Will AppleTV+ still be a thing in six months?

Yes dear readers, it’s Stuart again. I think Buckler got himself locked in the basement and is waiting for someone to bust him out.

Yes, AppleTV+ probably will be around in six months. Why? Because Apple has so much money they can do whatever they want. Certainly not because there’s a good reason for it.

The (very short) history of AppleTV+

For some reason, Apple decided sometime a few years ago that they needed to have a streaming service. I’m not sure what really motivated them to think this. Apple has always thought of themselves a trendsetting software and services company. The rest of us tend to think of them as a purveyor of stylish, but not terribly leading-edge, phones.

Apple has had a long history with its AppleTV streaming box. Originally introduced as a way to get your computer’s content on your TV, it morphed into an overpriced, but predictably capable streaming box. In it latest iteration it’s priced about five to eight times higher than the competition, and attracts attention from those people wedded to the Apple ecosystem.

In the meantime, as far as I can tell, AppleTV+ was designed to get Apple out of the hardware streaming box business and into the streaming services business. Several other manufacturers have incorporated it into their streaming devices. While this led many to think that there would never be any new Apple streaming hardware, a recent (and fairly limp) update to the AppleTV 4K seems to have put that rumor to rest.

On the horizon for AppleTV+

AppleTV+ is offered free for a year to buyers of new Apple hardware of any type, and that free trial was extended several times during the pandemic. It is now set to expire in July. Many pundits are suggesting that as many as 70% of AppleTV+ subscribers will cancel at that time. All I can say is that I will be one of them.

Despite several shows and movies with extremely high production values, it’s not really worth even the $5 a month they’ll be asking. At least not for me. Its only popular hits have been The Morning Show (which feels like it came out a decade ago) and Ted Lasso. As for the former, I found it to be well-made but ultimately not the comfort food I (and others) were seeking in 2020. As for Ted Lasso, a lot of folks do like it. It’s looked at as the bright spot in the AppleTV+ landscape. But, I’m not sure one show will be enough to guarantee continued subscribers.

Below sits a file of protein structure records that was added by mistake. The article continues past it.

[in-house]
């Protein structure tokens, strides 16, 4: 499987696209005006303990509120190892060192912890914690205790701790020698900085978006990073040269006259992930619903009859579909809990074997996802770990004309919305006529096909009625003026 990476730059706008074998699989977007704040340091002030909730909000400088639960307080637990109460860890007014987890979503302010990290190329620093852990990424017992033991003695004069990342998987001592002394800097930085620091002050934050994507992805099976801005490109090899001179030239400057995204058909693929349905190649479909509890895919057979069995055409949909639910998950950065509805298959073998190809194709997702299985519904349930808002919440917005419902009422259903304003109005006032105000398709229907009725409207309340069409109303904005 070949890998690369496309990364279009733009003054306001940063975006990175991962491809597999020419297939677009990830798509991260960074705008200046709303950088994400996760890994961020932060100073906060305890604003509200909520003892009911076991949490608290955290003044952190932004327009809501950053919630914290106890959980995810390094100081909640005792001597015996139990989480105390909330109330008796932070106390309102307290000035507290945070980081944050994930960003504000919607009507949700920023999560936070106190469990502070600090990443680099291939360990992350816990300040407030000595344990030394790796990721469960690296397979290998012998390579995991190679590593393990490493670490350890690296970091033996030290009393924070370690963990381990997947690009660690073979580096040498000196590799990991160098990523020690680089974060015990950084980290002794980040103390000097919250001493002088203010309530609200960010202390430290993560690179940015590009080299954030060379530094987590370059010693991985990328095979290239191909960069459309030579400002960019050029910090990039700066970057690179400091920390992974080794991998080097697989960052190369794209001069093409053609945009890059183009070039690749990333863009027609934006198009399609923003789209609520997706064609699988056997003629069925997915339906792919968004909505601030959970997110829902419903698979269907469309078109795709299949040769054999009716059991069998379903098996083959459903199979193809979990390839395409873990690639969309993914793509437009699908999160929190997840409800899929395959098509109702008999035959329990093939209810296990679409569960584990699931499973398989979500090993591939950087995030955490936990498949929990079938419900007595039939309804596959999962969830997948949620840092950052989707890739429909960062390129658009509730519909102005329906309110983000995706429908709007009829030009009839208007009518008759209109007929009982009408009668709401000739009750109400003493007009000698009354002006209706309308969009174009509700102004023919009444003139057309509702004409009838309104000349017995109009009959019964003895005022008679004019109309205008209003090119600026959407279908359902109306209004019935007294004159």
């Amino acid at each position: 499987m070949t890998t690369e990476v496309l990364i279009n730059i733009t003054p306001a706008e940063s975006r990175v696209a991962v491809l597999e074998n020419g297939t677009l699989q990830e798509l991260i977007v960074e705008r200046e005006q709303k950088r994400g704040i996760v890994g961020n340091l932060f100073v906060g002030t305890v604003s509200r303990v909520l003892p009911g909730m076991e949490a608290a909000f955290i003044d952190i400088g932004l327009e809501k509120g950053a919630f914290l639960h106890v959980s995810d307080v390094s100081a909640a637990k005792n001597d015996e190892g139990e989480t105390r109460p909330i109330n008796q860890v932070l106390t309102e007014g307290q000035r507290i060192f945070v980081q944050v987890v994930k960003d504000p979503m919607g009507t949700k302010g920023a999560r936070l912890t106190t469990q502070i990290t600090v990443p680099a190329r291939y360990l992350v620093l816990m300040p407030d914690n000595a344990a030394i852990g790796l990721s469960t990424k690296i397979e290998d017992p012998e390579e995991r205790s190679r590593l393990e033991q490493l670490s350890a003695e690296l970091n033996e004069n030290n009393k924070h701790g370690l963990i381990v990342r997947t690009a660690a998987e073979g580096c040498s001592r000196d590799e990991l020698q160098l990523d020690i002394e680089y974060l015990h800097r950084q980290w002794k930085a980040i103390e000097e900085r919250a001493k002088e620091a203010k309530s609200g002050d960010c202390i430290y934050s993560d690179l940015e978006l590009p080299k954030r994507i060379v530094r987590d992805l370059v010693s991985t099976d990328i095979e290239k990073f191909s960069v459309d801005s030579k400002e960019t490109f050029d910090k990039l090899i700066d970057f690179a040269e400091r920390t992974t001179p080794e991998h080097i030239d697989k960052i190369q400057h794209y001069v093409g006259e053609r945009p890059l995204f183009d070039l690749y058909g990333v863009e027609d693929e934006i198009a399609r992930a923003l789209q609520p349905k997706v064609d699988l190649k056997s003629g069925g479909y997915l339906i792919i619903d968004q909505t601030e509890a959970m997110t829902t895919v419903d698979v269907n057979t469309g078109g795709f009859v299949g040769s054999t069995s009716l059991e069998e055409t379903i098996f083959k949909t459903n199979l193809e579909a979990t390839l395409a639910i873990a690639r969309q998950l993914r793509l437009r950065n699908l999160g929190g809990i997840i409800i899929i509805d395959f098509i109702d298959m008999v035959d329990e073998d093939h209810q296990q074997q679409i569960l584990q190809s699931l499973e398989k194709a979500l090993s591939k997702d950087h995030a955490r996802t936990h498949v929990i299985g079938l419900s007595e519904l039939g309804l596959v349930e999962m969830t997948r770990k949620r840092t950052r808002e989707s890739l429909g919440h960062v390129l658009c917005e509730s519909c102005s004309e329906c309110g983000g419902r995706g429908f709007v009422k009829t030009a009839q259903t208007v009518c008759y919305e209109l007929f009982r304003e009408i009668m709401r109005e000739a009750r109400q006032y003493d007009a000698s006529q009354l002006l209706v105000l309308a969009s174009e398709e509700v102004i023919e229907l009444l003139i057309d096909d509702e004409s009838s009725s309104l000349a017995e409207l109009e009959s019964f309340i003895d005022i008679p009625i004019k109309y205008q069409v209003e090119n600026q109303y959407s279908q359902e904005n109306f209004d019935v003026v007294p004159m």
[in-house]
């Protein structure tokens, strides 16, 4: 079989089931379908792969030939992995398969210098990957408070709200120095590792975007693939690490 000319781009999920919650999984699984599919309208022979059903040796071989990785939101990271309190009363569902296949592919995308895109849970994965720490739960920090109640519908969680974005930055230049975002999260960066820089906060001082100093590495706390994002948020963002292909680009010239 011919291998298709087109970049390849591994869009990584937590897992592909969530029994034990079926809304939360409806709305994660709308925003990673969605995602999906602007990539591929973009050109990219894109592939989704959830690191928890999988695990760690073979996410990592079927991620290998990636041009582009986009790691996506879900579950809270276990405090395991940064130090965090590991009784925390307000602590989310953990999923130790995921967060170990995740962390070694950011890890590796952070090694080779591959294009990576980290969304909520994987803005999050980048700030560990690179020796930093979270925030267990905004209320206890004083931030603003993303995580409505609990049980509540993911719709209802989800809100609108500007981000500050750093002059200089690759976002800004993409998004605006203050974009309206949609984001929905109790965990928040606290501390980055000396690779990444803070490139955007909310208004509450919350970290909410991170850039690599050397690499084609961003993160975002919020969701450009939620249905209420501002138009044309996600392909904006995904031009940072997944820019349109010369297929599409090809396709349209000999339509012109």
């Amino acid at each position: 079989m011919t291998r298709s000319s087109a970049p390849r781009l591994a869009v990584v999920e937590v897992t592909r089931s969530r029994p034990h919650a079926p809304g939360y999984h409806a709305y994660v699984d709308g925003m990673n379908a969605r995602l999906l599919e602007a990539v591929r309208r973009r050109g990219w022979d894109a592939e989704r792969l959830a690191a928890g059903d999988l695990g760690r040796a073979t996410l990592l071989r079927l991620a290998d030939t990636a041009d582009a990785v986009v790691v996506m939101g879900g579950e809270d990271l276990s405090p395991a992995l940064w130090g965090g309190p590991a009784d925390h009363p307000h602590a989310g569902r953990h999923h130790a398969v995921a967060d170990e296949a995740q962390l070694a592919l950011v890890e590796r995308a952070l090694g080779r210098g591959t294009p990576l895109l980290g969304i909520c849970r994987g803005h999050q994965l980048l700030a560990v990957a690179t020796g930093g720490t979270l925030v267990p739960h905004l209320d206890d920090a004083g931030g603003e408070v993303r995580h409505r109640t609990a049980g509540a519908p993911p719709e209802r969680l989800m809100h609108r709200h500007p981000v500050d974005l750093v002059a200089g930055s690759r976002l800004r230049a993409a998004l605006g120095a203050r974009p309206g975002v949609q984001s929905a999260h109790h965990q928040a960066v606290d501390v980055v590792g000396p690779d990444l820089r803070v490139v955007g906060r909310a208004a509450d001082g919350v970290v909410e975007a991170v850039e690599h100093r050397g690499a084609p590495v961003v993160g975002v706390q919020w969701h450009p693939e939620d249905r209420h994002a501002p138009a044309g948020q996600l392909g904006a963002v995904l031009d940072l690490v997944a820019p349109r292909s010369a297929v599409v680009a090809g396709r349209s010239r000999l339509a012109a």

Part of the problem with AppleTV+

The AppleTV+ app does double duty as a general purpose search and curation app for all your other streaming apps. Until a recent update, there wasn’t even a way to look at Apple-produced content. It’s still not the default view for the app.

The problem certainly isn’t the depth and breadth of content. While you don’t see anywhere near the amount of stuff you see on other $5 apps, it’s still a decent amount of well-produced stuff. But admittedly it tries to appeal to a lot of different small niches and there isn’t a lot of content that appeals to a large group.

I think maybe part of the problem is the lack of promotion. Discovery and Disney blanket commercial television with promos for their apps. CBS pushed their Paramount+ app pretty hard for a while too. Apple doesn’t do much promotion. Maybe if they did they would get a few more viewers.

Will I be wrong again?

I admit that I have a really terrible track record in forecasting the future. I’m probably worse than 50/50 which means that you’d be better off betting against me. But, in this case I’m not the only pundit forecasting a big drop in AppleTV+ subscribers. It’s hard to pony up even $5 for an app you use about every other month.

But of course, the truth of it is that Apple doesn’t care. Like Amazon, they have so much money in the bank that they can just put out a streaming service because they feel like it. And, they probably will. Eventually, they might get enough consistent wins that viewership increases. I doubt it. I think they’re just better off giving new users a free year of the service as a gift and not watching their subscriber numbers.

About the Author

Stuart Sweet
Stuart Sweet is the editor-in-chief of The Solid Signal Blog and a "master plumber" at Signal Group, LLC. He is the author of over 8,000 articles and longform tutorials including many posted here. Reach him by clicking on "Contact the Editor" at the bottom of this page.